8 FAAN, NCAA directors still in office, receiving salaries 5 months after tenure expiration
Posted by News Express | 13 August 2021 | 102 times
Amid crushing financial challenges facing the Federal Government and its extant policy of tenure limitation for directors and permanent secretaries in the federal civil service, it has been revealed that about eight of its directors in the Federal Airport Authority of Nigeria (FAAN) and the Nigeria Civil Aviation Authority (NCAA) have refused to retire from office more than five months after their tenure expired.
This was even as there are no official policy of tenure elongation for the affected directors.
FAAN and NCAA sources told Daily Sun that the continued stay in office of the retirees has frustrated attempts by the Minister of Aviation, Mr Hadi Sirika to recommend fresh names for the replacement of the retiring directors who have also continued to receive salaries and allowances, thus negating the civil service policy reforms put in place by former President Olusegun Obasanjo.
The affected directors in FAAN whose four-year tenure has elapsed include Sadiku Rafindadin, Director of Commercial and Business Development; Nike Aboderin, Director of Finance and Accounts; Honoris Anozie, Director of Human Resources and Administration; Group Captain USA Sadiq, Director of Aviation Security Services.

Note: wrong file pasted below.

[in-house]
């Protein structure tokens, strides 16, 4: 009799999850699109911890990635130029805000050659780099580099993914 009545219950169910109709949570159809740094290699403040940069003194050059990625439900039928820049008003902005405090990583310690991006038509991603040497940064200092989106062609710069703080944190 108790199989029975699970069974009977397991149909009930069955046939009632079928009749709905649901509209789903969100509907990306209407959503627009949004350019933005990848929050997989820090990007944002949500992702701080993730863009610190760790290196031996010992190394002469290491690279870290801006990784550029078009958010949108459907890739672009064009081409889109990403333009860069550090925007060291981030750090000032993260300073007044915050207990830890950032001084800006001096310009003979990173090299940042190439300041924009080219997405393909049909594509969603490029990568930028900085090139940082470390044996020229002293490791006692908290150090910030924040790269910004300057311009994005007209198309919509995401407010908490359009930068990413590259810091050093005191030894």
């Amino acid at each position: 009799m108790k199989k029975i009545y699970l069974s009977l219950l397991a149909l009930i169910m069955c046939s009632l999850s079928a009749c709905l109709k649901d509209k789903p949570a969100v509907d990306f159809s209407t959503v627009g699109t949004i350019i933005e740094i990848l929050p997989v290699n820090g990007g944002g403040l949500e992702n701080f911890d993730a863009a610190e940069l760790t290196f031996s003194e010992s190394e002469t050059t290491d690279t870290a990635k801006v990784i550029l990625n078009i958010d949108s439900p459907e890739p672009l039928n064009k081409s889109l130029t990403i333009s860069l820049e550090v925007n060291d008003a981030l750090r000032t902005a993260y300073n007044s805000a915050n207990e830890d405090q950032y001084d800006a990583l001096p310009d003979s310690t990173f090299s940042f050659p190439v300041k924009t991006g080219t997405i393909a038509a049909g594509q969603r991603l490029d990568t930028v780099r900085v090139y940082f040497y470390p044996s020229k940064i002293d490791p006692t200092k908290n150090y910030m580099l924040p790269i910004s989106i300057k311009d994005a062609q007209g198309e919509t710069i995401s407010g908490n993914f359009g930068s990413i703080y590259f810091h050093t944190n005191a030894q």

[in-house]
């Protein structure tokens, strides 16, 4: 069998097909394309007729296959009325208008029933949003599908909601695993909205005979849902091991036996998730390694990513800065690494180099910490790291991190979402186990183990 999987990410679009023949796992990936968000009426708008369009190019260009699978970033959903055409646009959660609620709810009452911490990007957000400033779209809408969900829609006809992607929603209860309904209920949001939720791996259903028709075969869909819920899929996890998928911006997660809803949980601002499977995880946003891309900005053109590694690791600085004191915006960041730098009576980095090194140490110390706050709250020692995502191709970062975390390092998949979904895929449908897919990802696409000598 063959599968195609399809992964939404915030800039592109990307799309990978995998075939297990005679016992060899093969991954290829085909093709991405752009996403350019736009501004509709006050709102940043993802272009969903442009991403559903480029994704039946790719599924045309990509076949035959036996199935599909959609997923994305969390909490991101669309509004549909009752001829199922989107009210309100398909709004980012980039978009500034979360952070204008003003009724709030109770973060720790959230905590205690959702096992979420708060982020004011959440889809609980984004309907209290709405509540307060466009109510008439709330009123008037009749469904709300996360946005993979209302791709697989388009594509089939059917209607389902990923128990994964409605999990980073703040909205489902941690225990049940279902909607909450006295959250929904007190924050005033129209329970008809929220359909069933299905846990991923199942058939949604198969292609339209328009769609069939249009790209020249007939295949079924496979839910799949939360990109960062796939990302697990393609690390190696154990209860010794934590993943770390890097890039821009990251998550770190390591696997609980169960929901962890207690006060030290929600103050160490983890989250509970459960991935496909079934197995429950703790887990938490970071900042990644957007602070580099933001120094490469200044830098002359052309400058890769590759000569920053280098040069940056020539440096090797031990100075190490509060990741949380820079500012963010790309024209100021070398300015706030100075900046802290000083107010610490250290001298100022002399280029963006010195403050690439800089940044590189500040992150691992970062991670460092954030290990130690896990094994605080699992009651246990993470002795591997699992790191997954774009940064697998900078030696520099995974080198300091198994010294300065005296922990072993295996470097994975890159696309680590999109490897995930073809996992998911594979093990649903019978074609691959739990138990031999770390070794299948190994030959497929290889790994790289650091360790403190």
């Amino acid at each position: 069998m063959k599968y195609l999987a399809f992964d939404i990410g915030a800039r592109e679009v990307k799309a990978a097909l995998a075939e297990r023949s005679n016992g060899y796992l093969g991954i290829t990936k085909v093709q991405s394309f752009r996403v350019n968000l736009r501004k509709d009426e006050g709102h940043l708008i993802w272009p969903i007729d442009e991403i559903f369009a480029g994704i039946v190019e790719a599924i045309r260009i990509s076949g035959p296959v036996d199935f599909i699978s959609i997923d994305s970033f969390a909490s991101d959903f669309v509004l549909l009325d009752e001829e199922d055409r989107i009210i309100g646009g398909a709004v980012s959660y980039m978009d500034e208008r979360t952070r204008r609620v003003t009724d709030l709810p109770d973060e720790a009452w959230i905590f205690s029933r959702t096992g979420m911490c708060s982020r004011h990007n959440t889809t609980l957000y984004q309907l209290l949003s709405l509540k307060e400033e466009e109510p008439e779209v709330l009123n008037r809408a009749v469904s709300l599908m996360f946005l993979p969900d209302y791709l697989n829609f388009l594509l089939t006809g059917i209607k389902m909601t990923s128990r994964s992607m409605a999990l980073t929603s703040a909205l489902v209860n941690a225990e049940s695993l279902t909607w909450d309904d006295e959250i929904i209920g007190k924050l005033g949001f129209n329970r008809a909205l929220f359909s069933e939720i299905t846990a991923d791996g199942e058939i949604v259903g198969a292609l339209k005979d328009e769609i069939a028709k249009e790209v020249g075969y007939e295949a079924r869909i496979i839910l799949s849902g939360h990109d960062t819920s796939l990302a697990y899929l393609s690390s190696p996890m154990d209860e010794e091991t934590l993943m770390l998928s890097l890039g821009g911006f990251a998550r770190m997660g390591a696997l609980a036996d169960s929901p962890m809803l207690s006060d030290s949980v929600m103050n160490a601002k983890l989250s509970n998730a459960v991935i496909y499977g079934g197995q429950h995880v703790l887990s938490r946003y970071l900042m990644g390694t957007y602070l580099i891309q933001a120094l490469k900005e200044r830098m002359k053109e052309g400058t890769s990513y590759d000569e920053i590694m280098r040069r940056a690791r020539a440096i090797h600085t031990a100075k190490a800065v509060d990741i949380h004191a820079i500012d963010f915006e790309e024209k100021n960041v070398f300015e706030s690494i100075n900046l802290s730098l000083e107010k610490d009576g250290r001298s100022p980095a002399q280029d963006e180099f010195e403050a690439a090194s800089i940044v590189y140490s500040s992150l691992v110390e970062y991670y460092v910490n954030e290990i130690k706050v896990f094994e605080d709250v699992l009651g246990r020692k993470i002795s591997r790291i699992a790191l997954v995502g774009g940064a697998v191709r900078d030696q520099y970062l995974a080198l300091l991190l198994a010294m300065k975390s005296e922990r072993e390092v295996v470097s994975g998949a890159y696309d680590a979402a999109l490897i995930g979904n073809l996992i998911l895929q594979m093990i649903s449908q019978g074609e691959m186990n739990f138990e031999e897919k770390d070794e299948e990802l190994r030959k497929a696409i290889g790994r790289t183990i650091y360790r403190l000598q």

Daily Sun reliably learnt that the above directors were appointed from outside the agency, while Salisu Daura, an engineer in the agency grew through the ranks in FAAN to emerge Director of Engineering Services.
However, he recently reached the retirement age of 60 on August 5 and has not been replaced.
Meanwhile, in NCAA, the retiring directors still in office after attaining the mandatory retirement were appointed on February 27, 2017 are Tayib Adetunji Odunowo, Director of Aerodromes; Bilkisu Adam Sani, Director of Finance and Account; Group Captain Edem Oyo-Ita, Director of Air Transport Regulations, and Ahmed Abbas Sanusi, Director of Human Resource and Administration.
Tenure limitation policy
The tenure limitation policy, which aims at ensuring that most civil servants that are qualified are able to attain directorship status in the federal civil service as well as permanent secretary status was introduced by Obasanjo’s administration following the setting up of the Bureau of Public Service Reforms (BPSR) on February 4, 2004. Part of the reforms of the bureau was the introduction of a policy of four years of two terms for directors and permanent secretaries even if such persons were below the age of 60 and had served for less than 35 years in the civil service at the end of their terms.
Part of the reason the policy was put in place was because there were civil servants that had been directors or permanent secretaries for more than 13 years, which was congesting the system because those that were due for promotion to the post of directors were not promoted as there were no vacancies at the top level of the service.